December 20 – “A voice was heard in Ramah”. Jeremiah 31:15; “Thus saith the Lord; A voice was heard in Ramah Lamentation, and bitter weeping Rachel weeping for her children Refused to be comforted for her children, because they were not.”
This prophecy has a dual meaning. Check out what it says in Matthew 2:16-18; “Then Herod, when he saw that he was mocked of the wise men, was exceeding wroth, and sent forth, and slew all the children that were in Beth-lehem, and in all the coasts thereof, from two years old and under, according to the time which he had diligently inquired of the wise men. 17 Then was fulfilled that which was spoken by Jeremy the prophet, saying, 18 In Rama was there a voice heard, lamentation, and weeping, and great mourning, Rachel weeping for her children, and would not be comforted, because they are not.”
The origin of Jeremiah’s prophecy can be attributed to the time mothers saw their sons being marched out of Jerusalem into Babylonian captivity, c. BC 586.
At the time it was reminiscent of Rachel whose sons Joseph and Benjamin were threatened with being ‘no more’ (i.e., carried away into Egypt; cf. Gen. 42:36). Also noteworthy: Ramah was a town close to Jerusalem and associated with Rachel’s tomb (1 Samuel 10:2–3).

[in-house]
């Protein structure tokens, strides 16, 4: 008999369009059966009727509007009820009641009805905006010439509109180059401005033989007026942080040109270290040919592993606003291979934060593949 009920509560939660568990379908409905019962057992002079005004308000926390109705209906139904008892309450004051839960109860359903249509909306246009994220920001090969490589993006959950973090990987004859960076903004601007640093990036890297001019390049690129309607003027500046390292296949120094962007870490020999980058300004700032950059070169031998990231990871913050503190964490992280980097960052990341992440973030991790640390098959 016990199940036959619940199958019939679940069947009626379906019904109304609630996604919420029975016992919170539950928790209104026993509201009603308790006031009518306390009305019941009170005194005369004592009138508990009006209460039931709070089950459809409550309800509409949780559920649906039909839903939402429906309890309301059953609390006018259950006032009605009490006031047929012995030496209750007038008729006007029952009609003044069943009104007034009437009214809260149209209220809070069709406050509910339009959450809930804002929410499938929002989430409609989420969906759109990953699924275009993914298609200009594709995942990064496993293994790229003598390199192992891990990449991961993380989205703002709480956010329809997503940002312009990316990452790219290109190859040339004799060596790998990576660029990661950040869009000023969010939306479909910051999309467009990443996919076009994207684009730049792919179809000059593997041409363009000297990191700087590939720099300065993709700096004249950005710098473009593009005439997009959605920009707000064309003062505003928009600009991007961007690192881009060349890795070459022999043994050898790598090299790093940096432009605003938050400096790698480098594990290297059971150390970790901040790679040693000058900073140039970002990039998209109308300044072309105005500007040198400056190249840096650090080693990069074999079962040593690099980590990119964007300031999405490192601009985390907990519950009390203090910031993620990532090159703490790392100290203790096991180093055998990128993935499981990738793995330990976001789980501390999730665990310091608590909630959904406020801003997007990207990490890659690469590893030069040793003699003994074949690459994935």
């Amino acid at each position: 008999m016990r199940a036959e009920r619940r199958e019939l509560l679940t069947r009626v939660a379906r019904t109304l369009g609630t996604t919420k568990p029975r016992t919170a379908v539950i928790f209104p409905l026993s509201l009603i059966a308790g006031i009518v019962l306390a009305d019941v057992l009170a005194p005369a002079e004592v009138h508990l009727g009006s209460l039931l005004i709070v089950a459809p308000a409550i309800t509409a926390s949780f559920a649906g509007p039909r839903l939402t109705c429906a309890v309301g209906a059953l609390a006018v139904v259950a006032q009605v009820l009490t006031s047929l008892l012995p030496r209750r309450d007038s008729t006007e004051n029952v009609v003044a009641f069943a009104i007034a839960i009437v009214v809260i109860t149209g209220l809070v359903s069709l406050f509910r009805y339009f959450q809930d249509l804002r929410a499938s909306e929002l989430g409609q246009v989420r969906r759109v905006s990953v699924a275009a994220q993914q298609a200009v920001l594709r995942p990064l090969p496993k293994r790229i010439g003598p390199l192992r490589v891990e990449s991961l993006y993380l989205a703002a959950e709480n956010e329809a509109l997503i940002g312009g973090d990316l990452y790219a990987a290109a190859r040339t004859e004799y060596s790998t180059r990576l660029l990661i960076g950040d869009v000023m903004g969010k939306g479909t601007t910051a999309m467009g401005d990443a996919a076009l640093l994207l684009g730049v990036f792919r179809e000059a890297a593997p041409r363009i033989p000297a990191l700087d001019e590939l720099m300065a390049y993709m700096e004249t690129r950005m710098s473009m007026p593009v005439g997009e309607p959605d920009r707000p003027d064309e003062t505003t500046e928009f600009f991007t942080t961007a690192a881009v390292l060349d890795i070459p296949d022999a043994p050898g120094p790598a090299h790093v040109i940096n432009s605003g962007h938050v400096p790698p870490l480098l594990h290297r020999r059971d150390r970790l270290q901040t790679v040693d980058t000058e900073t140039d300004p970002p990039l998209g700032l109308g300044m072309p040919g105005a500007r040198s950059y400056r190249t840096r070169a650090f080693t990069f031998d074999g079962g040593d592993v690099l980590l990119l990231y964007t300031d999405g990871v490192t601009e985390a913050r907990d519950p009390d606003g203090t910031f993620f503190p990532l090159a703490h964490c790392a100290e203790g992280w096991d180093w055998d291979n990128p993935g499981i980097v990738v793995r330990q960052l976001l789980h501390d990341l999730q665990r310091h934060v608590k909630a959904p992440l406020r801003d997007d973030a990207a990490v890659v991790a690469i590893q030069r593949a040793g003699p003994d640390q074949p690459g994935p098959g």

Another fulfillment of the prophecy took place at what is known as the ‘Slaughter of the Innocents’, shortly after the birth of the Christ. When Herod discovered the magi left without reporting back to him after giving gifts to the Lord, he went into a murderous rampage. Fearful of losing his place as ruler, he ordered all male children under the age of two.
These things are vitally important to share with a Mormon because they give historical context, showing the chronological events throughout time, which in turn builds the Bible’s credibility. The Mormon version of their messiah is random in every sense of the word, and seems as if it’s happened in a vacuum with conflicting doctrines. Moreover, we also have the problem of the Church believing Smith’s story when he wrote himself into scripture.
Ensign, ‘Prophecies in the Bible about Joseph Smith,’ January 1989; ““If a person thinks the name of Joseph Smith ought to be found in the Bible spelled out in so many letters, he will search in vain.” (Answers to Gospel Questions, 3:6.) That is true; the Prophet Joseph’s name is not found—at least not in the King James Version. Nevertheless, if we search the scriptures with an eye of faith, we will discover that the Lord truly did foretell the coming of his great latter-day prophet, Joseph Smith.” – George A. Horton, Jr. (1927-2011)